During the fight I noticed a tall rebel on our left, who seemed to hold our marksmanship in contempt, he stood up straight as a ramrod even while loading his gun, and fired deliberately as if engaged in a match, feeling certain that he was doing us great damage. I turned my attention to him; I fired at him three or four times finally as I was raising my piece for another shot at him he pitched forward on his face and evidently “slept with his fathers.” It is bad policy for a soldier to render himself unnecessarily conspicuous. There was no doubt a hundred men firing at that man, and there could of course be but one result, death. During the battle my rifle (Enfield) became choked and seeing Corporal Thompson down (wounded), I moved over to the right of the Company to exchange with him. Poor fellow he was severely wounded (leg broken) but he lay there under fire; no one seemed to think of leaving to help him off and he didn’t ask it. I have often seen two or three able-bodied fellows assisting a comrade from the field with a mere scratch on the hand.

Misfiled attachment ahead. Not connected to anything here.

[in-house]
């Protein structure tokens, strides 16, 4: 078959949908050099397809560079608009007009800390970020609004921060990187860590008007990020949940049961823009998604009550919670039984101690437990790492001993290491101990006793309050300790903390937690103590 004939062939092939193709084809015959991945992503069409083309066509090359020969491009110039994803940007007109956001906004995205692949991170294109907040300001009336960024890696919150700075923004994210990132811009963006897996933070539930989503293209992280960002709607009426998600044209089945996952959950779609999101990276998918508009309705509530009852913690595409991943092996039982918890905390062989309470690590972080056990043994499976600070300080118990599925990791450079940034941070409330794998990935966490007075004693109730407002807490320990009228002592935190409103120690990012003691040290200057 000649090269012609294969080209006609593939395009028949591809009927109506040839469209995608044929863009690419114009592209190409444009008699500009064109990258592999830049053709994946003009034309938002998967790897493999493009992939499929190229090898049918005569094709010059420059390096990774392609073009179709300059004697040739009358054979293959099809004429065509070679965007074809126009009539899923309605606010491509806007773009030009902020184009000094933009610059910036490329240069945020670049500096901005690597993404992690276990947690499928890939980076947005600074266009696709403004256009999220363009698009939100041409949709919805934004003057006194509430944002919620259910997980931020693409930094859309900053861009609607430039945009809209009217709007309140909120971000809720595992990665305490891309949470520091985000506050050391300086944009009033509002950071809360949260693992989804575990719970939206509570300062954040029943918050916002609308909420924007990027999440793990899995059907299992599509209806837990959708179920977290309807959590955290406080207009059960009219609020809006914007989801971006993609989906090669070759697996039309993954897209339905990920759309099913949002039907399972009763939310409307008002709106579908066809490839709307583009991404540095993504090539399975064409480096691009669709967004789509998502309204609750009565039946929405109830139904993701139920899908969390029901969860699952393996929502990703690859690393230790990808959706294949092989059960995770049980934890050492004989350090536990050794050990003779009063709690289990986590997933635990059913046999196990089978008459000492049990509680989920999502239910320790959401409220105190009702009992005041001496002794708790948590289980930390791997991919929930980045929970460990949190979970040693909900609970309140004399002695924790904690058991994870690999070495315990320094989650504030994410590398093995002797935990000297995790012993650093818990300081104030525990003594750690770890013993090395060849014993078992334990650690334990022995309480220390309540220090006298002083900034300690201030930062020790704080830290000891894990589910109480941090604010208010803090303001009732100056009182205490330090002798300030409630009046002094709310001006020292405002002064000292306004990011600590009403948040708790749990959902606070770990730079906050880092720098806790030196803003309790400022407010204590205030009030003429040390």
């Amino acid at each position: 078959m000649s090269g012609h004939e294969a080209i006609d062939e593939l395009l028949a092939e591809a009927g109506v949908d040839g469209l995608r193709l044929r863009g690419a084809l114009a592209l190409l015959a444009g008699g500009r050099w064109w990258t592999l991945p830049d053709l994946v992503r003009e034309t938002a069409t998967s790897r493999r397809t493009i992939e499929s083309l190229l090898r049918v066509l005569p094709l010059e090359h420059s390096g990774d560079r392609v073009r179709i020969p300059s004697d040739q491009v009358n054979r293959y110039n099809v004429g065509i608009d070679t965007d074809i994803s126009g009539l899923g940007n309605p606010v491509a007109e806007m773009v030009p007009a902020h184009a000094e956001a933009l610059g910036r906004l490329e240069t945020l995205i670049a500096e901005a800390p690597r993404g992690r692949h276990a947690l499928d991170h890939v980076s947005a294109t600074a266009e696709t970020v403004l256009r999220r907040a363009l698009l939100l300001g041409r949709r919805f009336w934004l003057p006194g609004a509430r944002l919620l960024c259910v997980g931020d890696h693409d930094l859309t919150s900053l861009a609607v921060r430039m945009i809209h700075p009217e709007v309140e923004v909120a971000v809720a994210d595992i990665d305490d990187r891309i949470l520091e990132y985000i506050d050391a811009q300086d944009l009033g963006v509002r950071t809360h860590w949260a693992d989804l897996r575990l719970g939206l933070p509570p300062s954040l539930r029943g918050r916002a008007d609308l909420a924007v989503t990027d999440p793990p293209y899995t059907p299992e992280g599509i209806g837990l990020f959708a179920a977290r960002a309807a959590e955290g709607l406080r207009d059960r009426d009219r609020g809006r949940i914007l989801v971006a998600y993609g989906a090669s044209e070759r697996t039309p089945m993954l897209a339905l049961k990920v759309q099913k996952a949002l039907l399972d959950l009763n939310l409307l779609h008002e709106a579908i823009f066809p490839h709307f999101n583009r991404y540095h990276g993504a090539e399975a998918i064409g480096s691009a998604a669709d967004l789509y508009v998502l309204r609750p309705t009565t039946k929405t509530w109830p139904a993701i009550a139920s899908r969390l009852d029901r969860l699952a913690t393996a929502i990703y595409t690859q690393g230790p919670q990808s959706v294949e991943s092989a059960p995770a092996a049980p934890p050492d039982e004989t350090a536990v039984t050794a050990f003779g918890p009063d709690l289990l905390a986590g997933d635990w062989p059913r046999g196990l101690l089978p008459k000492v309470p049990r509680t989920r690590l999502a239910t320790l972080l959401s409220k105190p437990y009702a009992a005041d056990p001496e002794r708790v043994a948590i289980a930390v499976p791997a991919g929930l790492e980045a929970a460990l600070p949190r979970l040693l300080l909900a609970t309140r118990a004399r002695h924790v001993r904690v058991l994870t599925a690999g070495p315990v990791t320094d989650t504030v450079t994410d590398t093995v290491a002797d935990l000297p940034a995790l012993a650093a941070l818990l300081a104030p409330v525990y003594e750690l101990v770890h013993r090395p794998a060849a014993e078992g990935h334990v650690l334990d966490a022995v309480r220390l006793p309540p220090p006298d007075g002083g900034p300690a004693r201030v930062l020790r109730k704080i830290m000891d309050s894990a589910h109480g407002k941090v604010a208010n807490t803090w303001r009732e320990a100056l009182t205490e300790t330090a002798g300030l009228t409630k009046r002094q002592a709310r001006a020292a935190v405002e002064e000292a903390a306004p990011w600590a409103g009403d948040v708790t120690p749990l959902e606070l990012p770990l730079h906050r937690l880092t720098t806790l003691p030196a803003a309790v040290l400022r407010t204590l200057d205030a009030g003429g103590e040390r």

My tentmaster, Kelso and Laudermand were on this part of the line and I joined them for a short time; with them was Jim Wilson, an old Kentuckian the three were engaged in firing at a battery that had taken position within a hundred and fifty yards of our line a little to our right. The old Kentuckian was in a perfect fury — why he said “we was havin of as purty a infantry fite as you need want to see and this durned battery is showin foul play” as he would raise his rifle to his shoulder he would (say) “now g-d d — m you I’ll fetch you outer thar” the three men stood up both to load and fire. It was Kelso’s first battle and he was wild with the excitement of battle. I urged him to lie down to load at least; “no,” said he, “they can’t hurt me, they have nipped me in the side a little but it don’t hurt.” I soon returned to my place in line, and in a few minutes, looking over to the right I saw both Kelso and Laudermand stretched on the grass dead. Wilson was still hard at work shooting and swearing, but soon a ball shattered both arms and ended the military service of a splendid soldier.